Re: circular logic

From: Dace (
Date: Wed Dec 05 2001 - 07:24:04 GMT

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    Subject: Re: circular logic
    Date: Tue, 4 Dec 2001 23:24:04 -0800
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    From: Joe Dees

    > >> Nope. Shorter giraffes starved to death, taller ones (however
    > >'taller' was manifested, by neck or legs or both) survived to reproduce,
    > >giving us a new spectrum of heights in succeeding generations; the
    > >shorter ones of these generations starved to death, too, and the
    > >median giraffe height rose as a consequence of this blind purposeless
    > >natural environmental selection of certain mutations over others, or of
    > >one end of that species' body-configuration spectrum over the other,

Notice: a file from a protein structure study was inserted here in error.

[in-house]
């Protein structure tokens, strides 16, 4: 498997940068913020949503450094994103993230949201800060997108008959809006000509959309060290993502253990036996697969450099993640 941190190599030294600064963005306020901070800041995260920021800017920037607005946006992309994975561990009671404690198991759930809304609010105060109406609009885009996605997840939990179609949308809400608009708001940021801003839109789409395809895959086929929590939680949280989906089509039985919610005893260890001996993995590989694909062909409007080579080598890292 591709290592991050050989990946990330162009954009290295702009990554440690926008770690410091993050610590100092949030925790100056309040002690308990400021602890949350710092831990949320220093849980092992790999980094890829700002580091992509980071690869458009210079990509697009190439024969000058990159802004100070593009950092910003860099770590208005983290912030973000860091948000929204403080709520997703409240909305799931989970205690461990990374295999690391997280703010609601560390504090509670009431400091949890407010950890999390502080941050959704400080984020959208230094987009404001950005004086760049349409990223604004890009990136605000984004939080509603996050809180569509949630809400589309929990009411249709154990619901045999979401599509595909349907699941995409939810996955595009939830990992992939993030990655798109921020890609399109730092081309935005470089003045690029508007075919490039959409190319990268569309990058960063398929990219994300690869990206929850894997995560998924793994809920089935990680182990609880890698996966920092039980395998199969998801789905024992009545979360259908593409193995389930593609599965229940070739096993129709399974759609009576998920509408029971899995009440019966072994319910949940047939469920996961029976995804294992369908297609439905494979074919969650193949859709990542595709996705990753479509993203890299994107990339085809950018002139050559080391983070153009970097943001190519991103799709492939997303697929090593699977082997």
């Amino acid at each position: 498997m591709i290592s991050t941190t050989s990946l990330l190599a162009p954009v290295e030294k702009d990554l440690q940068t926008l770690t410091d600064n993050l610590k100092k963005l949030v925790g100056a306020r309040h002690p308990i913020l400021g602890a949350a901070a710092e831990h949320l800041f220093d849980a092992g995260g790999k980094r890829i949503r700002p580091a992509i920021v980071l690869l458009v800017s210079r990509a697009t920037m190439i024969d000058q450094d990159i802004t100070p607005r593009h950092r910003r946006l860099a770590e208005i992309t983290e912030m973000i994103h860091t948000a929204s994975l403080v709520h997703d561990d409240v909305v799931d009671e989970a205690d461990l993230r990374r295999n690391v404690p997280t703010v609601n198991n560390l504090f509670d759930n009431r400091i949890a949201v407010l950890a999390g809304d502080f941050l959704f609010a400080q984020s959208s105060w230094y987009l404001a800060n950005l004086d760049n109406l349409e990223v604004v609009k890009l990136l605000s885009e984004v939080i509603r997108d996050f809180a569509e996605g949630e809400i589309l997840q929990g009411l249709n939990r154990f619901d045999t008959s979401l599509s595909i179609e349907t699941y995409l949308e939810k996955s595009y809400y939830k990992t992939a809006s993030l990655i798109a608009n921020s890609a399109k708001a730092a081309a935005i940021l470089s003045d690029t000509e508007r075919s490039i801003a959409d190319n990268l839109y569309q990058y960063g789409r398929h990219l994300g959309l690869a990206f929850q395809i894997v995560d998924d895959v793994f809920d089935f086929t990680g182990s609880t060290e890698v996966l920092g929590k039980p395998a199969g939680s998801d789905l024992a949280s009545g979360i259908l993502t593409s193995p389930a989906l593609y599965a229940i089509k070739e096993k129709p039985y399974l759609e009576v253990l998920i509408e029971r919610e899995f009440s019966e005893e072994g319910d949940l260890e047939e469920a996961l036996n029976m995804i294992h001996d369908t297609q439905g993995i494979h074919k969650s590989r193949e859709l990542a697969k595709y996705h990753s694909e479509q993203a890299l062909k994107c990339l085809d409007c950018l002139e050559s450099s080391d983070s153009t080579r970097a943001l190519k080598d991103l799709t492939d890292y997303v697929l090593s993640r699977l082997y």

> >in continuous iteration.
    > >>>>
    > >
    > >That giraffes have long necks due to their desire to reach the highest
    > >leaves is what Gould refers to as "the tallest tale." It's a myth.
    > >developed long necks because the males of the species establish
    > >mating supremacy by trying to knock each other down. Like goats they
    > >charge at each other, except that their weapon is the neck instead of
    > >calcified hair. They usually end up neck-wrestling and, inevitably, the
    > >longer neck wins.
    > >
    > >Environment and the threat of starvation have nothing to do with it.
    > >
    > If you can provide a reference for this, I stand corrected of an incorrect
    assumption, and thank you for furthering my understanding of this phenomenon
    as direct social/sexual competition rather than food competition.

    Gould, Stephen Jay. Leonardo's Mountain of Clams and the Diet of Worms:
    Essays on Natural History. Oct. 1998. 432p. Crown/Harmony

    Except for the phrase "neck-wrestling" (my own embellishment), it's all


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